Fertilizing tomatoes is all about knowing:
If you want to grow great tomatoes, this is important knowledge because...
Considering how rapidly tomato plants grow from a tiny seed to a large plant pumping out pounds of fruit, it’s no surprise that they have a keen appetite.
So if you want your tomato plants to supply you with lots of lip-smacking tasty tomatoes, you’ll need to supply them with the nutrients they require to do their job.
Combine our general guidelines for fertilizing tomatoes with your knowledge of the fertility of your garden plot to devise the perfect plan for fertilizing your tomatoes.
(You did test your soil when you were preparing your garden soil, right?)
Recommending a specific fertilizer for your tomatoes is a bit tricky because it depends upon the fertility level of your soil. And not just the overall fertility level, but also the level of specific nutrients your soil contains (your soil test will give you that info).
But in general, choose a tomato fertilizer with a lower nitrogen number (the first number), a high phosphorus number (the middle number) and a high to moderately high potassium number (the last number).
So a fertilizer analysis such as 8-32-16 or 5-10-10 should work well for you.
It's best to avoid high nitrogen fertilizers with tomatoes. Excess nitrogen will result in lots of tomato foliage with very little tomato production.
Also avoid using a general-purpose fertilizer or lawn fertilizer. These aren’t balanced properly for tomatoes. And avoid ammonia-based fertilizers.
Your best bet is to buy a fertilizer that is blended specifically for tomatoes.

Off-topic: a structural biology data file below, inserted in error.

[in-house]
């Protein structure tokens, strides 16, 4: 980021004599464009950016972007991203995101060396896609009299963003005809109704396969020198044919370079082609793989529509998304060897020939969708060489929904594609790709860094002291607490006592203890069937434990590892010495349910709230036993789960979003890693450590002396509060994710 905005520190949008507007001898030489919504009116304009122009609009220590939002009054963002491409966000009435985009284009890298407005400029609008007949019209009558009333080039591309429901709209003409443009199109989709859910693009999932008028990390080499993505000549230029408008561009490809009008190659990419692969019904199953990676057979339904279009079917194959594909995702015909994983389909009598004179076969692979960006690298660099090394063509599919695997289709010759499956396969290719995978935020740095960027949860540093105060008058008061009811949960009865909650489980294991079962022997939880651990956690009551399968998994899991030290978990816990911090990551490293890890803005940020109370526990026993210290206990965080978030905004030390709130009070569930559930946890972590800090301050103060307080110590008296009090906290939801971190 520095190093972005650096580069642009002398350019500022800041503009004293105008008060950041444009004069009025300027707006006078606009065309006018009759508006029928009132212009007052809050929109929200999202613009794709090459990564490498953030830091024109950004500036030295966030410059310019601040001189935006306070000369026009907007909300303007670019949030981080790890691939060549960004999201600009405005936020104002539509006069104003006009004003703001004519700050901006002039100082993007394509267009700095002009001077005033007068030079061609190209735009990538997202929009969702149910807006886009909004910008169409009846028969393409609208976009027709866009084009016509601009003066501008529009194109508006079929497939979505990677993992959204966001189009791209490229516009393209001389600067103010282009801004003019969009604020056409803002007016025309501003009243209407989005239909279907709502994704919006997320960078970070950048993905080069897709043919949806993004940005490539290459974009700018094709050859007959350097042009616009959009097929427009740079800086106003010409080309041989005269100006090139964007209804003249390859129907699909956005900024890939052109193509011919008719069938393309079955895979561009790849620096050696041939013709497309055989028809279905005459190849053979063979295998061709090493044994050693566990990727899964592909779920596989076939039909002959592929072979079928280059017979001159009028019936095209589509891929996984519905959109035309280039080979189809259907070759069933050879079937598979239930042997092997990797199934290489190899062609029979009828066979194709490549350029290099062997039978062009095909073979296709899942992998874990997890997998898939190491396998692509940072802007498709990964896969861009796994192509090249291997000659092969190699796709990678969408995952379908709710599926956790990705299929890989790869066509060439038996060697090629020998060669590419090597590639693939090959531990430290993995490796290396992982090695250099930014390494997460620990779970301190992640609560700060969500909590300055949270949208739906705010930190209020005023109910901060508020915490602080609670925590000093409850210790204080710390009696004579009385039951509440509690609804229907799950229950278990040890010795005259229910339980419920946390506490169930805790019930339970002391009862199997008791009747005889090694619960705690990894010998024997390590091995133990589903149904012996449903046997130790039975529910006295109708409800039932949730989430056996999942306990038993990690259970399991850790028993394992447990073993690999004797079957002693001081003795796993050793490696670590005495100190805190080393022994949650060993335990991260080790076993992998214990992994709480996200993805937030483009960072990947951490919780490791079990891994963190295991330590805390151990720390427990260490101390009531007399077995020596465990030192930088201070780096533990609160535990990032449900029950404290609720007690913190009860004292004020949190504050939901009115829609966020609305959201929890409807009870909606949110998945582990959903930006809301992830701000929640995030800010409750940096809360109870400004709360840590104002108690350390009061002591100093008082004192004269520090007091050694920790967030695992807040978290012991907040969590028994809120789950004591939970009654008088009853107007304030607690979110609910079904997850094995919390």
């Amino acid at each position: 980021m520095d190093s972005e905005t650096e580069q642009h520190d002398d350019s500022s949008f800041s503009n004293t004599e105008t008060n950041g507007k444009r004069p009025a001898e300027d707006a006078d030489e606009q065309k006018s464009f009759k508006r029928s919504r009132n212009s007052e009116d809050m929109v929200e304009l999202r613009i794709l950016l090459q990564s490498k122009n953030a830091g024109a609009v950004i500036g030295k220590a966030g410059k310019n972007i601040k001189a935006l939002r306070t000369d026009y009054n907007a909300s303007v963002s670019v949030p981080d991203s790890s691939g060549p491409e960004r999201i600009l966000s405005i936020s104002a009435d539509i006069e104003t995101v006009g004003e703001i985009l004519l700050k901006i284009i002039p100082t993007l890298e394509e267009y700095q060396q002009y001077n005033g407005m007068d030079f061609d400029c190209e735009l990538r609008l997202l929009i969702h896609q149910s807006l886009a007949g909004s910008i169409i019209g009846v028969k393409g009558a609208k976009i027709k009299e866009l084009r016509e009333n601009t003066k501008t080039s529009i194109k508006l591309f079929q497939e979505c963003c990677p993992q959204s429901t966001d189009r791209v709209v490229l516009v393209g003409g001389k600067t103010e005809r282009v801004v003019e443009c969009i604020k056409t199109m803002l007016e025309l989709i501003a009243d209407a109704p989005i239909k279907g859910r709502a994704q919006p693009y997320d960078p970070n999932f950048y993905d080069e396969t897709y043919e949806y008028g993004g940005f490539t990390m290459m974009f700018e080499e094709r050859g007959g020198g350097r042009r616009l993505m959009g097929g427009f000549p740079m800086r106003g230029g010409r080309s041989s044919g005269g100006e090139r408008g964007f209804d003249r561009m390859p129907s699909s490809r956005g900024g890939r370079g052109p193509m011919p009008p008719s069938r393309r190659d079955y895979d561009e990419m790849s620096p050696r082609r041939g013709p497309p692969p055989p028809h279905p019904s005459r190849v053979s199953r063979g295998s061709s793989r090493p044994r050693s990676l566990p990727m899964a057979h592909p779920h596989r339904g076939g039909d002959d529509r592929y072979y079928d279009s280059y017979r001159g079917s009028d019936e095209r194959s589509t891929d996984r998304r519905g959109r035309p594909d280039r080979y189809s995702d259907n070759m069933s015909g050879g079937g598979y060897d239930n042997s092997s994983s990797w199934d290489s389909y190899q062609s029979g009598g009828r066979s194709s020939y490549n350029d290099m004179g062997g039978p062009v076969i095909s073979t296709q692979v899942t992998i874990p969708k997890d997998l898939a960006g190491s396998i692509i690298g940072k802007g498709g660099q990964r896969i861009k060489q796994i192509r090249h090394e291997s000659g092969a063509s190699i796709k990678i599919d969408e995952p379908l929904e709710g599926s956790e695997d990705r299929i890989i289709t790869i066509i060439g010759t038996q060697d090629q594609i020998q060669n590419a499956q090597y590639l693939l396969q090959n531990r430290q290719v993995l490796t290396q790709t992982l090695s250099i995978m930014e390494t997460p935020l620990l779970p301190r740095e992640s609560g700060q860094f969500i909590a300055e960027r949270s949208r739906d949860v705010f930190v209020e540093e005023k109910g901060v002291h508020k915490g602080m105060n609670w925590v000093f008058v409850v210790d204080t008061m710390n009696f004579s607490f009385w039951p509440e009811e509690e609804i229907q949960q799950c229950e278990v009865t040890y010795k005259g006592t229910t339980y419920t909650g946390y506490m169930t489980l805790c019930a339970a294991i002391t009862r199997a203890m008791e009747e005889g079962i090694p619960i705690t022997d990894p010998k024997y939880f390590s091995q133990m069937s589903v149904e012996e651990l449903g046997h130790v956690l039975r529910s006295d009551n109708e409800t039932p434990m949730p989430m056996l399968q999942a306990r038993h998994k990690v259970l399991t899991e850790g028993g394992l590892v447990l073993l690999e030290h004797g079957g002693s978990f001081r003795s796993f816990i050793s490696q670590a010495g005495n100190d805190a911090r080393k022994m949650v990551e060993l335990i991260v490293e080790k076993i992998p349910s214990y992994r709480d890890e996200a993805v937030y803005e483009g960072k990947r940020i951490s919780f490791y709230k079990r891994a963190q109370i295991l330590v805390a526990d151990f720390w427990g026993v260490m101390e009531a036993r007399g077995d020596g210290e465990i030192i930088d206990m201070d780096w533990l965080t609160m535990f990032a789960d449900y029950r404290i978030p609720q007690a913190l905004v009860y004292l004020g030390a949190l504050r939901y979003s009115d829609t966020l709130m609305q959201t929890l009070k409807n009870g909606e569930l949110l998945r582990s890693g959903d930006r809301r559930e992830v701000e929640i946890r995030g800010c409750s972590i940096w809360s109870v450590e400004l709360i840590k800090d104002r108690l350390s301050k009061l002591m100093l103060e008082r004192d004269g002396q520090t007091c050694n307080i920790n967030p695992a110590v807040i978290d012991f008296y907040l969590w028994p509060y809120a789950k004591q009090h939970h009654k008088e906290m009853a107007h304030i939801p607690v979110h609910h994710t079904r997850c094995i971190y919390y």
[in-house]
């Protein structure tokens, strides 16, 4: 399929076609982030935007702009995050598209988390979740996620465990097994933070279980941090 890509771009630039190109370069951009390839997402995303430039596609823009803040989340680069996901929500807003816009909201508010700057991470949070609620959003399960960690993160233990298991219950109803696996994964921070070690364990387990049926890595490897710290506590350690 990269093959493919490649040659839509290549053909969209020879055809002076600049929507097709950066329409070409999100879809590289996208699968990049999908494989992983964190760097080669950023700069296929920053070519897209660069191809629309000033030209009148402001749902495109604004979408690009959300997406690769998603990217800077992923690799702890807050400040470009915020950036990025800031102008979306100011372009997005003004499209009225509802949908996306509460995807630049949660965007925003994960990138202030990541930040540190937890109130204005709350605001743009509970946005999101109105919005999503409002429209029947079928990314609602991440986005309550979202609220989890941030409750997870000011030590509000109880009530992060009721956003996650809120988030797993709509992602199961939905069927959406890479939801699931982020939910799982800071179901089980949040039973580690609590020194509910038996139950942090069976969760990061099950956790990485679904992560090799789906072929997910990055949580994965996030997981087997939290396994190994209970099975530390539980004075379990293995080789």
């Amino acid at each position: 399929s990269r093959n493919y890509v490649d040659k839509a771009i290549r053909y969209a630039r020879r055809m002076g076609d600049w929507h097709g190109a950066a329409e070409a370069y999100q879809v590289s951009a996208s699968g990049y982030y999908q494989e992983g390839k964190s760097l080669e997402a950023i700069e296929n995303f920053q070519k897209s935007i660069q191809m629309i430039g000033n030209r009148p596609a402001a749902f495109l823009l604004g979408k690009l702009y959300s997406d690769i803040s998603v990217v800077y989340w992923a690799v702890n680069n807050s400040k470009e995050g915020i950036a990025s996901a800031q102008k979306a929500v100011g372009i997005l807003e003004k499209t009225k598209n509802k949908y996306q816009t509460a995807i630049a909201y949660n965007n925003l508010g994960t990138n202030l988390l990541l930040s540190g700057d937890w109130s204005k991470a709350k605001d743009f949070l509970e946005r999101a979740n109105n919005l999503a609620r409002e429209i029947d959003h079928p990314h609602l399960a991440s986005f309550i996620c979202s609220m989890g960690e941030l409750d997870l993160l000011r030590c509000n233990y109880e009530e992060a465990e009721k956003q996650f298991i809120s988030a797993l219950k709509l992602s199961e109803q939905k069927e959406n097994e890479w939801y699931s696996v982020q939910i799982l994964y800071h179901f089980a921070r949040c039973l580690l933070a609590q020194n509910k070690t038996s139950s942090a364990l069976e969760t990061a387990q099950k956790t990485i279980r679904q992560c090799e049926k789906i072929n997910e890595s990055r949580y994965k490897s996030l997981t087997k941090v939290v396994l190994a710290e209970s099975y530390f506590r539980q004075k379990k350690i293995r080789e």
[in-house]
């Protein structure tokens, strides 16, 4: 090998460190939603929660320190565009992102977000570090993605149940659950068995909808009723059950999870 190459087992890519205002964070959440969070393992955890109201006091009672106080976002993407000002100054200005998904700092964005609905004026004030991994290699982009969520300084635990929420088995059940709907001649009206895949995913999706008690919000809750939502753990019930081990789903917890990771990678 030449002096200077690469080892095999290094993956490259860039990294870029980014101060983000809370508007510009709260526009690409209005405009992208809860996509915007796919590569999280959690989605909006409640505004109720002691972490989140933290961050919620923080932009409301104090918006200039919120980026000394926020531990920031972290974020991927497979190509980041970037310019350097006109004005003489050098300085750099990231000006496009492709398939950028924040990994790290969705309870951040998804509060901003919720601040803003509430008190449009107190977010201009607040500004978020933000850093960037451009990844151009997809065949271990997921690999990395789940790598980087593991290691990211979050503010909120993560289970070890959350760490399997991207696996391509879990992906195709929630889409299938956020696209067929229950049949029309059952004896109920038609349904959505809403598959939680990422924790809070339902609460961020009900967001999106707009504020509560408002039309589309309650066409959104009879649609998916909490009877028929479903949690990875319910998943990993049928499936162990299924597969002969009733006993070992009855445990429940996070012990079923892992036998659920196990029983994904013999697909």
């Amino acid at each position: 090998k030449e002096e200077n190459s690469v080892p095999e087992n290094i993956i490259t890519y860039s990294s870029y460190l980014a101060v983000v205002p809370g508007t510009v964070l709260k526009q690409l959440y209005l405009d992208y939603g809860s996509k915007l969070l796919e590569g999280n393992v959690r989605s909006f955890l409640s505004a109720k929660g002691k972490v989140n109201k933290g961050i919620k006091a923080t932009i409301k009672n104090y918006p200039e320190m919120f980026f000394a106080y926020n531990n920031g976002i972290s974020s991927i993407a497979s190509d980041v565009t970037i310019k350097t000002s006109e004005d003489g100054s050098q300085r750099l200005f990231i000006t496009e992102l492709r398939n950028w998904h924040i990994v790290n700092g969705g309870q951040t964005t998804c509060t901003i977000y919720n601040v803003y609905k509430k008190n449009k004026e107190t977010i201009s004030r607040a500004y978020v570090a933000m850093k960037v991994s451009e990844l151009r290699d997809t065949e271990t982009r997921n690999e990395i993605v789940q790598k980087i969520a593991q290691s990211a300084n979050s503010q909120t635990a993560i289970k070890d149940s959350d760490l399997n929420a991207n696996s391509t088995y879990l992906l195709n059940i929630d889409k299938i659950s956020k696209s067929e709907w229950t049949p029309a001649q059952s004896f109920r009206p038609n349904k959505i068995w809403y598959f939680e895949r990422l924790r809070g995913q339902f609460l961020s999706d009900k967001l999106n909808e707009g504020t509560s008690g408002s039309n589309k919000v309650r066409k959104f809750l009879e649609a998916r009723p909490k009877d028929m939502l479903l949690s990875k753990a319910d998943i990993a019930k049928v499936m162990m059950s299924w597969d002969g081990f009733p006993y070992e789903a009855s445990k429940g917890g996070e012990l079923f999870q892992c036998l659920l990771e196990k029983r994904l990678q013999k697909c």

If you’re using organic fertilizers rather than blended synthetic fertilizers, be sure that you’re giving your tomato plants the proper balance of nutrients: low nitrogen, high phosphorus and high to moderately high potassium.
You can also buy organic fertilizers blended specifically for tomatoes.
Certain animal manures make great garden fertilizers, but you have to be careful about how you use them.
Never apply fresh manure to growing plants; you’ll do much more harm than good. If you have fresh manure to use, incorporate it into your garden plot several months before planting.
Composted manure is fine to apply at any time.
Again, it’s a bit difficult to give absolute specific recommendations for the quantities of tomato fertilizer you should apply because it depends upon your soil.
And an additional variable is the varieties of tomato plants you’re growing. Obviously, a dwarf plant that grows to just 18 inches will need far less tomato food than an indeterminate that will ultimately reach a length of 18 feet.
But in general, plan on applying about 1 to 2 tablespoons of a balanced tomato fertilizer per plant with each application. Apply the fertilizer as a side dressing (sprinkle around the perimeter of the plant about 6 inches from the stem).
If you’re using a fertilizer blended specifically for tomatoes, the labeling of the fertilizer package will likely give you specific recommendations for the amount per application.
Organic fertilizers tend to be pound-per-pound lower in nutrients than synthetic blended fertilizers, so you’ll likely need to put out more per application.
You’ll incorporate some fertilizer in the soil when you’re planting your tomatoes. That’ll hold them for a while. But the hungry young plants will soon need more food.
Plan on fertilizing tomatoes about every 2 to 3 weeks, but you’ll need to modify this schedule based upon the soil type of your garden.
If your garden soil is sandy, you’ll need to fertilize more frequently because the nutrients will be rapidly leached out of the soil by rainfall and irrigation.
If your garden soil has lots of clay, you’ll be able to get by with putting out tomato fertilizer less often, because clay soils tend to hold nutrients longer.
Pamper your plants, give them the tomato food they need in adequate quantities, and both you and your plants will be happier in the long run.
Feed your tomato plants with the nutritious food they need to be productive, and they’ll return the favor by feeding you a bumper crop of nutritious, tasty tomatoes.
That’s a fair deal, wouldn’t you agree?